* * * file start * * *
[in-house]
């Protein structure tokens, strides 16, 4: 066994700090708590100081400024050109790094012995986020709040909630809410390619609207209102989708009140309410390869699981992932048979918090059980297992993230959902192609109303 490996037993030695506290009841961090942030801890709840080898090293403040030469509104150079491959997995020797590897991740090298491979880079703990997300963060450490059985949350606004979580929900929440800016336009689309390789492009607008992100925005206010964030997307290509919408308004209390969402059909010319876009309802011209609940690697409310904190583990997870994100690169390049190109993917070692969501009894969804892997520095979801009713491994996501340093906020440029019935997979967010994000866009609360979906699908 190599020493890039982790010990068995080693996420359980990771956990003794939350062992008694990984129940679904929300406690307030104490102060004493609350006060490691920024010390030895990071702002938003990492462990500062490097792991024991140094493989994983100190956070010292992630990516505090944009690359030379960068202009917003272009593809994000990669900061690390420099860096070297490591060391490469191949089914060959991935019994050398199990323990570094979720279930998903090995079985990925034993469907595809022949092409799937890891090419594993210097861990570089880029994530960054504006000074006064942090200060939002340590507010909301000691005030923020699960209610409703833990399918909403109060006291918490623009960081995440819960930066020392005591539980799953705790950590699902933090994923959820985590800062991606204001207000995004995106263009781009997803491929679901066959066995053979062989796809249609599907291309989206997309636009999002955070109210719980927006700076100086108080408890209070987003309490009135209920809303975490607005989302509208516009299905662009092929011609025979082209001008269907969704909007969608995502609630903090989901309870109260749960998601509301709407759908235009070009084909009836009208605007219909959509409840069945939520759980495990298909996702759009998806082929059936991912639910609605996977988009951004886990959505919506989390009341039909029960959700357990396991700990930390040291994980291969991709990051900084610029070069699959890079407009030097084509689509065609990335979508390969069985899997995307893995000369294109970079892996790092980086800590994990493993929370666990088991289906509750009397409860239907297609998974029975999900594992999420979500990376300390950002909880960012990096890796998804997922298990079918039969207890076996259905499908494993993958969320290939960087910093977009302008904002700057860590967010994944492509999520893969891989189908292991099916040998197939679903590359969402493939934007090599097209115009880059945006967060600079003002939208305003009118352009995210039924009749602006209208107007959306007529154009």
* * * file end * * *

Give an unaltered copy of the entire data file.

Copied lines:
[in-house]
């Protein structure tokens, strides 16, 4: 066994700090708590100081400024050109790094012995986020709040909630809410390619609207209102989708009140309410390869699981992932048979918090059980297992993230959902192609109303 490996037993030695506290009841961090942030801890709840080898090293403040030469509104150079491959997995020797590897991740090298491979880079703990997300963060450490059985949350606004979580929900929440800016336009689309390789492009607008992100925005206010964030997307290509919408308004209390969402059909010319876009309802011209609940690697409310904190583990997870994100690169390049190109993917070692969501009894969804892997520095979801009713491994996501340093906020440029019935997979967010994000866009609360979906699908 190599020493890039982790010990068995080693996420359980990771956990003794939350062992008694990984129940679904929300406690307030104490102060004493609350006060490691920024010390030895990071702002938003990492462990500062490097792991024991140094493989994983100190956070010292992630990516505090944009690359030379960068202009917003272009593809994000990669900061690390420099860096070297490591060391490469191949089914060959991935019994050398199990323990570094979720279930998903090995079985990925034993469907595809022949092409799937890891090419594993210097861990570089880029994530960054504006000074006064942090200060939002340590507010909301000691005030923020699960209610409703833990399918909403109060006291918490623009960081995440819960930066020392005591539980799953705790950590699902933090994923959820985590800062991606204001207000995004995106263009781009997803491929679901066959066995053979062989796809249609599907291309989206997309636009999002955070109210719980927006700076100086108080408890209070987003309490009135209920809303975490607005989302509208516009299905662009092929011609025979082209001008269907969704909007969608995502609630903090989901309870109260749960998601509301709407759908235009070009084909009836009208605007219909959509409840069945939520759980495990298909996702759009998806082929059936991912639910609605996977988009951004886990959505919506989390009341039909029960959700357990396991700990930390040291994980291969991709990051900084610029070069699959890079407009030097084509689509065609990335979508390969069985899997995307893995000369294109970079892996790092980086800590994990493993929370666990088991289906509750009397409860239907297609998974029975999900594992999420979500990376300390950002909880960012990096890796998804997922298990079918039969207890076996259905499908494993993958969320290939960087910093977009302008904002700057860590967010994944492509999520893969891989189908292991099916040998197939679903590359969402493939934007090599097209115009880059945006967060600079003002939208305003009118352009995210039924009749602006209208107007959306007529154009």